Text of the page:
Wednesday, October 31, 2007

Shall We Dance

One of the reasons the new Hi-Mart near us was so noisy was the almost constant thudding noise of Korean techno music. And there was a reason - it gave the girls something to dance to...

It seems that when electrical stores - and as far as I can tell, it is particularly electrical stores which are prone to this - want to make a big sales push, half-naked girls are positioned outside dancing to a loud beat. Apparently this helps sell TVs. Perhaps it really does, as hundreds of ajeoshis drive by thinking 'must buy high-def'.

The photos above are actually outside a branch of Samsung, which hasn't just opened, but clearly still subscribes to the sex-sells school of marketing. Or maybe it's meant to be an artistic thing. In the background a machine blows air through an inflatable figure of some description - another regular fixture outside these stores.

Back at Hi-Mart another two girls (and they always seem to be in twos for some reason), are more modestly dressed, but if anything are creating more of a visual effect with their neon-lit dancing pads.

But whereas the Samsung girls had the look of 'contractual obligations' about them, the Hi-Mart team seemed to be having more fun, flashing V-signs at anyone who looked at them on the road and also apparently me when I was taking this video. It can't be an easy job though - during my time in Korea I've been passed a number of times in stores by dancing girls heading for a break and they look often look sweaty and exhausted, and I can't imagine that it's made any easier by the traffic fumes they have to breathe in while cycling through their moves.

I was invited to a high-school show last year by a Korean friend who's a teacher. The school is vocational in nature and specialises in various kinds of performing arts, and there were clearly a number of girls who aspired to be dancers. At the time I wondered whether there was that much dance work available but I reckoned without the shopping jobs. It's not the stuff of careers though as there's definitely an age limit in operation - you don't see any women older than this trying to entice you into an ill-considered consumer experience.

Failed low-light photos are a constant headache with my compact camera, but somehow this one, for me (aside from being a pretty good representation of how I see things when I have a Meniere's attack), seems to capture the spirit of the dance and possibly Korea itself all at once.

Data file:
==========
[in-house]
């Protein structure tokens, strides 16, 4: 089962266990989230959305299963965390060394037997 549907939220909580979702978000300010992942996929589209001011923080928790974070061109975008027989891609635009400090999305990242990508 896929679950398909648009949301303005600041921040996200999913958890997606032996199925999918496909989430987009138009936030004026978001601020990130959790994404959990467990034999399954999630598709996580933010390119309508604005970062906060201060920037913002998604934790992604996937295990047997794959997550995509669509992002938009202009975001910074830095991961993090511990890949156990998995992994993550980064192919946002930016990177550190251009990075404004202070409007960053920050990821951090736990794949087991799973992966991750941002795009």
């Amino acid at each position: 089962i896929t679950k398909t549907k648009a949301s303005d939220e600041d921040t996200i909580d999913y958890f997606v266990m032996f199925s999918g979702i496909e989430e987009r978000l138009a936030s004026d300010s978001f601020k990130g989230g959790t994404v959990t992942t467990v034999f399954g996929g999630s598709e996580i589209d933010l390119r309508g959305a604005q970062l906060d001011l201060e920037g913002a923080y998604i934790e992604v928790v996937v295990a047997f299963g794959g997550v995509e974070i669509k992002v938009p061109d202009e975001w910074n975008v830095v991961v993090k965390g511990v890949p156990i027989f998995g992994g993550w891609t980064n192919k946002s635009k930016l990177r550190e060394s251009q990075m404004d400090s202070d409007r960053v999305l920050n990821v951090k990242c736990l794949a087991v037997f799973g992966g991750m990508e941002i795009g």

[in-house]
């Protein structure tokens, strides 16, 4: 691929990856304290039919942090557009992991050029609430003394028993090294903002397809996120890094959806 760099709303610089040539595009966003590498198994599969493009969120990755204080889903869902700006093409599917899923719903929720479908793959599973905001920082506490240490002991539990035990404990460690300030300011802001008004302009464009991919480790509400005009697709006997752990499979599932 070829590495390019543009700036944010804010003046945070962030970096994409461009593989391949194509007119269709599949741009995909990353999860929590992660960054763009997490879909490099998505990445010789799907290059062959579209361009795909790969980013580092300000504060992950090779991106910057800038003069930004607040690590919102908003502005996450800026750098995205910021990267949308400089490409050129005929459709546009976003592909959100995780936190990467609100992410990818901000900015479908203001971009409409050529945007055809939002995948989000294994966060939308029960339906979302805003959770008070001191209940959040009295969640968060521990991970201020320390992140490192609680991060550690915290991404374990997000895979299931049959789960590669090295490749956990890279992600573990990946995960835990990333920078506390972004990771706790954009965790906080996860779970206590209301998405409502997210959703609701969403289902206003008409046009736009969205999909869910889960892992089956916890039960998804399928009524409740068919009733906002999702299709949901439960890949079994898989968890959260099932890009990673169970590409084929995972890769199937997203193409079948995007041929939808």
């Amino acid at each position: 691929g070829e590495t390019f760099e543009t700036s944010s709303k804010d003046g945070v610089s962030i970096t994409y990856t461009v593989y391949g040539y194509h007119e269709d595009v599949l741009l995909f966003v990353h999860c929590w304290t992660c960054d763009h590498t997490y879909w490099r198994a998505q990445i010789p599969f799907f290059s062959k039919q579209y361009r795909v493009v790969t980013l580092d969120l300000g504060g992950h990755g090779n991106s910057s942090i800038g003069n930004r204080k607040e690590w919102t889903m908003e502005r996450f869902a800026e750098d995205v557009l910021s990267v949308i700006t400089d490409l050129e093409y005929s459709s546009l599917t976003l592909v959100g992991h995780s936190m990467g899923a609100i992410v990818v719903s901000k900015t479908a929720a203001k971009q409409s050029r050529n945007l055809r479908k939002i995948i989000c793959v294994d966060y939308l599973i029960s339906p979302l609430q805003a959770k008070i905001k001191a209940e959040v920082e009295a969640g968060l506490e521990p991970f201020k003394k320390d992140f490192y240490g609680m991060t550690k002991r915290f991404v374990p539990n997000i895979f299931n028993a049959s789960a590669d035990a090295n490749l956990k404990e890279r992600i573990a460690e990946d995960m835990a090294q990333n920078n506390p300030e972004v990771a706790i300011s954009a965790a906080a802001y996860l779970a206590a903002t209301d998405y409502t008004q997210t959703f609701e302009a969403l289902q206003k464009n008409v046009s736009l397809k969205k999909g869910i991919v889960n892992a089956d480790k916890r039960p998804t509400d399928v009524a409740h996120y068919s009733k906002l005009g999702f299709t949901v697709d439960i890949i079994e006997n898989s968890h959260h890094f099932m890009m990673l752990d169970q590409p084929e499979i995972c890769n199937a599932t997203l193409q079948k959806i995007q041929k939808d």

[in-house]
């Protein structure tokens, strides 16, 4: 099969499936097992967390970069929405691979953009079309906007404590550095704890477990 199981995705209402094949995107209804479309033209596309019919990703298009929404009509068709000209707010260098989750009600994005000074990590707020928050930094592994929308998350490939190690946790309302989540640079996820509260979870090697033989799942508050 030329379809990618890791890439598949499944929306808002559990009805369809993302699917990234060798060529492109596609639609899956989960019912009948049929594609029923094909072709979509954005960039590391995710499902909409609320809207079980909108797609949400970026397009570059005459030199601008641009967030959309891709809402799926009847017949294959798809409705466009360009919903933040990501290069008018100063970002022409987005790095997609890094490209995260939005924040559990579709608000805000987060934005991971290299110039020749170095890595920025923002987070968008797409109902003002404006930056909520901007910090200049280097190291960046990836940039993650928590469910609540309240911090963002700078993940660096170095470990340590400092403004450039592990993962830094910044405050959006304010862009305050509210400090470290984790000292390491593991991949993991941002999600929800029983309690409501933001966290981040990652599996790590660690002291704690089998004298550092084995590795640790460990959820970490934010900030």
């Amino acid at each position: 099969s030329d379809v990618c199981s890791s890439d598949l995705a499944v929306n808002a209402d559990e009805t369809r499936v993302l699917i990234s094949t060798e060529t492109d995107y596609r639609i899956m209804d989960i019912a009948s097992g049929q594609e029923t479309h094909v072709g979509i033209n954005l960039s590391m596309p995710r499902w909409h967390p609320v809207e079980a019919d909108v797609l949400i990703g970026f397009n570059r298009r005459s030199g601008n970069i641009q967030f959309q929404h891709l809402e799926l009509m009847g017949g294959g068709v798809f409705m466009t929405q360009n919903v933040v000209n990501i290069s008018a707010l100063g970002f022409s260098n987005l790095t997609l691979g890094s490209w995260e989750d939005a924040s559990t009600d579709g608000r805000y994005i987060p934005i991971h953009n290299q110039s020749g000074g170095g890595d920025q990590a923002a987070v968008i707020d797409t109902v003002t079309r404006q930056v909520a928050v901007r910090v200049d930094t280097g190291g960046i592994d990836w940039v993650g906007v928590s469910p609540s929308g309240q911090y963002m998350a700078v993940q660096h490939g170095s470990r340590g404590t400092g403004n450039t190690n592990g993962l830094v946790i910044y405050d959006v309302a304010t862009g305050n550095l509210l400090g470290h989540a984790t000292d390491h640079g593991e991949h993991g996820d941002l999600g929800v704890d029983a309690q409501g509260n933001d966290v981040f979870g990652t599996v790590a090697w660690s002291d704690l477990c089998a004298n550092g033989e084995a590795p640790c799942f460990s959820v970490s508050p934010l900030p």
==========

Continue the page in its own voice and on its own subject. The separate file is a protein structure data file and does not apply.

Korean tags: 가게, 소음, 사다, 여자, 무용하다


Anonymous said...

I understand that your post deals with 'sex" but I actually wanted to comment on noise.
Do Koreans still wake up the neighborhood early in the morning with men in carts selling what-nots using the clanking sound of their metal scissors?
Does the constant noise of a busy city like Busan ever wear you down?
Are there noise abatement laws?

Anonymous said...

I'll have to reply to this question 'anonymously', as for some reason all addresses seem inaccessible today from both the ISPs we use, and I'm reduce to using a Tor proxy.

The answer is yes, basically. I'm not sure it's metal scissors so much as van-mounted loudspeakers which are the problem - but they can start as early as 5.30am in our area. They probably stop around 11.30pm but there are people walking by shouting their wares as late as 1am sometimes. The loudspeaker noise can be frequent - especially on market days - and I find it can really get to me when I'm trying to concentrate. What's more, something I haven't mentioned on the blog is that Korean drivers like to use their horns - so that's a fairly constant noise - and they seem to lack any sense of public conscience when it comes to when they use them - I regularly hear them at 3am in our area - not because it's busy - but presumably to attract the attention of friends.

So yes, the noise wears me down sometimes. Korea can be quite a noisy place, and it's a hard place to sleep. But, it depends where you live in the end - some places will be better than others.

If there are any noise abatement laws - and I've got to suspect not - like a lot of other Korean laws they are obviously not enforced.


Anonymous said...

The worst is during the summer when you leave your window open and people out drinking at 2AM and decide to start singing or start yelling at each other.

I think your proximity to a major apartment complex will increase your chances of getting woken up by the van loudspeaker guys.

Also, you also might enjoy a neighbour with a "slam the door really hard to ensure its locked" which is delightful.

Mike said...

I'm not sure it even needs to be summer. It was 4am the other night when a group of locals were under our window practising their shouting-over-the-border voices.

And yes, I have one of those slam the door shut neighbours :-) She gets home every night around 3am...

These days I tell people they can do a lot of things in Korea, but getting a good night's sleep isn't necessarily one of them.

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